We have been busy at Parc Slip nature reserve (http://parcslipnr.blogspot.co.uk/) clearing ditches and sowing wildflower mixes. And riding around on the resident giant Brian the Badger
I have made an appearance in the international Venture Travel Magazine who interviewed me about my challenge.
I won the South East Wales Biodiversity Records Centre (SEWBREC) (http://www.sewbrec.org.uk/) young wildlife recorder of the year which include gift vouchers for the NHBS website (I still haven't decided what to spend them on).
I have joined the Glamorgan Fungus Group and this year will be recording all my fungi finds at my local nature reserve with the help of my dad (currently 24 species). I'm not the only one at the reserve who likes fungi, you can see Door snails snacking on jelly ears in the photo above.
I have been busy enjoying the signs of Spring after a long winter.
And coppicing with Butterfly Conservation to help the High Brown Fritillary at its last known site in Wales.
Throughout March I have been out with my local amphibian and reptile group helping toads across the roads to their breeding sites. And some frogs as well (see below)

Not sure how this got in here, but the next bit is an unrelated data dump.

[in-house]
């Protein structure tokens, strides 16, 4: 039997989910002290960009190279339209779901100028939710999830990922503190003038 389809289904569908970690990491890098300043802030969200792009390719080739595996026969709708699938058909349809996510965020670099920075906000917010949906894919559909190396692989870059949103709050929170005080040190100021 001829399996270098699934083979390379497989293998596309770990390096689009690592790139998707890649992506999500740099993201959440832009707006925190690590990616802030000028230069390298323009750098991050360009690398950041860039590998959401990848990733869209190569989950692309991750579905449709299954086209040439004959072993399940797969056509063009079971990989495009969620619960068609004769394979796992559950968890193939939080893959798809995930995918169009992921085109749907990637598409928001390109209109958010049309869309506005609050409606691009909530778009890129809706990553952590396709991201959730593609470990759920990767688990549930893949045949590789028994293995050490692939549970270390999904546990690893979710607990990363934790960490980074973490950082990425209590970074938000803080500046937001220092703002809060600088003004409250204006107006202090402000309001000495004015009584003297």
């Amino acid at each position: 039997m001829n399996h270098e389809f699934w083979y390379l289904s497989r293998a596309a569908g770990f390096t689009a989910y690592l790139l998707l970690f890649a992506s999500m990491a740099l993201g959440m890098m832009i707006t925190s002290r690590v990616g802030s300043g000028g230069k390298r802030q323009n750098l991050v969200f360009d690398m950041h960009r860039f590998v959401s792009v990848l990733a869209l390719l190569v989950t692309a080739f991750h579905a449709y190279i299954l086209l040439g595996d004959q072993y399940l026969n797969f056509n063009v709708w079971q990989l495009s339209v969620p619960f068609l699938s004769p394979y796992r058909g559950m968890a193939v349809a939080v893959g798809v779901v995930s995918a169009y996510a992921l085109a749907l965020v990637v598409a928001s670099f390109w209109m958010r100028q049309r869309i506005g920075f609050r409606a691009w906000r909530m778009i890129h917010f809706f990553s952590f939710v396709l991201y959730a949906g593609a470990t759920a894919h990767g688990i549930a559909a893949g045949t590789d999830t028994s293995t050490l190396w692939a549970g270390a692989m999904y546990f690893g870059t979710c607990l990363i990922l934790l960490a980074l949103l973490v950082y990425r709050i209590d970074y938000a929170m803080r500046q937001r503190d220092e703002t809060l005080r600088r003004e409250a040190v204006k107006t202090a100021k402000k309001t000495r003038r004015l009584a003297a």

It hasn't all been hard work I have had chance to try out my new Trangia Camp stove that I had for Christmas. It cooks my favourite Chicken Tikka Massala well.
And took some time out to snooze in a tree.
I was interviewed by ITV Wales Coast & Country about my challenge and signs of spring (Series 2 Episode 2).
And I have been interviewed by The Wildlife Trust of South & West Wales for their podcast - http://youtu.be/y-2J_yG9tbk
Enough of all that, on with the challenge!
I stumbled across this Spindle tree in my local woods which is another tick off my list.
Spindle (Euonymus europaeus)
The Spindle gets its name from the fact that it was used for hand spinning wool before the spinning wheel was invented. Its other names of "prickwood" "skewerwood" and "pincushion shrub" give you a clue that wood from this bush was also used for skewers, toothpicks, pegs and knitting needles. The tree has bright pink berries which were once dried and powdered and rubbed into children's hair as a cure for headlice.